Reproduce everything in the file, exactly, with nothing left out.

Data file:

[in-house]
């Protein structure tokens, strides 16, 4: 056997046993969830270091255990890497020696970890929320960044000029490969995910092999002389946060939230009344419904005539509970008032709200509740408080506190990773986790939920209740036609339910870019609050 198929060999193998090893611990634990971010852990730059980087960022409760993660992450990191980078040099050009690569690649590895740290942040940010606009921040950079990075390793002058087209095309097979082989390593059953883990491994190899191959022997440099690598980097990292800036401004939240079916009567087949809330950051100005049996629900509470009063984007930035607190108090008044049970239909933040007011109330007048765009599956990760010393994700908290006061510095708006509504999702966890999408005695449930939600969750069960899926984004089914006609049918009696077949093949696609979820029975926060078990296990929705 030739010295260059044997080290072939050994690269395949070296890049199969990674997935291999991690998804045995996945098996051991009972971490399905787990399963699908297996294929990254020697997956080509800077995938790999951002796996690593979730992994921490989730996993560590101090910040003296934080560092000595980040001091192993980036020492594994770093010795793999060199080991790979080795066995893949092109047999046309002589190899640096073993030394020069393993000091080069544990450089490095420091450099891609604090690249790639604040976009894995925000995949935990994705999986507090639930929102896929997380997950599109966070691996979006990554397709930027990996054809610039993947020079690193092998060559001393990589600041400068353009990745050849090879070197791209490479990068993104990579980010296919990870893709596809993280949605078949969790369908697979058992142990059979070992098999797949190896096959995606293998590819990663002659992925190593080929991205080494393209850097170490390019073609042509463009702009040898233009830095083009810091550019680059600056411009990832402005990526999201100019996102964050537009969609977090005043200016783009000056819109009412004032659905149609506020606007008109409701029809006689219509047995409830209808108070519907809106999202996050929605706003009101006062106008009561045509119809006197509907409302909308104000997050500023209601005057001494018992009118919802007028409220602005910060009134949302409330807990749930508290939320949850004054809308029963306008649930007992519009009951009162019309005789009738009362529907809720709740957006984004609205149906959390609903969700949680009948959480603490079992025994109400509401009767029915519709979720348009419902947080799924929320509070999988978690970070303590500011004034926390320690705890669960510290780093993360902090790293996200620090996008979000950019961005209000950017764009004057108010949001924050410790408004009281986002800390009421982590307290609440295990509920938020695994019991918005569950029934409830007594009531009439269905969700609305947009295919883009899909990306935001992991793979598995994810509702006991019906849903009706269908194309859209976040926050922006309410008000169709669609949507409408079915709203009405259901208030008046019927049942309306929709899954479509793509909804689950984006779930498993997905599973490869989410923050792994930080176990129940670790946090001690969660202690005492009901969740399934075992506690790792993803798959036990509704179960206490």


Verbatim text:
[in-house]
């Protein structure tokens, strides 16, 4: 056997046993969830270091255990890497020696970890929320960044000029490969995910092999002389946060939230009344419904005539509970008032709200509740408080506190990773986790939920209740036609339910870019609050 198929060999193998090893611990634990971010852990730059980087960022409760993660992450990191980078040099050009690569690649590895740290942040940010606009921040950079990075390793002058087209095309097979082989390593059953883990491994190899191959022997440099690598980097990292800036401004939240079916009567087949809330950051100005049996629900509470009063984007930035607190108090008044049970239909933040007011109330007048765009599956990760010393994700908290006061510095708006509504999702966890999408005695449930939600969750069960899926984004089914006609049918009696077949093949696609979820029975926060078990296990929705 030739010295260059044997080290072939050994690269395949070296890049199969990674997935291999991690998804045995996945098996051991009972971490399905787990399963699908297996294929990254020697997956080509800077995938790999951002796996690593979730992994921490989730996993560590101090910040003296934080560092000595980040001091192993980036020492594994770093010795793999060199080991790979080795066995893949092109047999046309002589190899640096073993030394020069393993000091080069544990450089490095420091450099891609604090690249790639604040976009894995925000995949935990994705999986507090639930929102896929997380997950599109966070691996979006990554397709930027990996054809610039993947020079690193092998060559001393990589600041400068353009990745050849090879070197791209490479990068993104990579980010296919990870893709596809993280949605078949969790369908697979058992142990059979070992098999797949190896096959995606293998590819990663002659992925190593080929991205080494393209850097170490390019073609042509463009702009040898233009830095083009810091550019680059600056411009990832402005990526999201100019996102964050537009969609977090005043200016783009000056819109009412004032659905149609506020606007008109409701029809006689219509047995409830209808108070519907809106999202996050929605706003009101006062106008009561045509119809006197509907409302909308104000997050500023209601005057001494018992009118919802007028409220602005910060009134949302409330807990749930508290939320949850004054809308029963306008649930007992519009009951009162019309005789009738009362529907809720709740957006984004609205149906959390609903969700949680009948959480603490079992025994109400509401009767029915519709979720348009419902947080799924929320509070999988978690970070303590500011004034926390320690705890669960510290780093993360902090790293996200620090996008979000950019961005209000950017764009004057108010949001924050410790408004009281986002800390009421982590307290609440295990509920938020695994019991918005569950029934409830007594009531009439269905969700609305947009295919883009899909990306935001992991793979598995994810509702006991019906849903009706269908194309859209976040926050922006309410008000169709669609949507409408079915709203009405259901208030008046019927049942309306929709899954479509793509909804689950984006779930498993997905599973490869989410923050792994930080176990129940670790946090001690969660202690005492009901969740399934075992506690790792993803798959036990509704179960206490």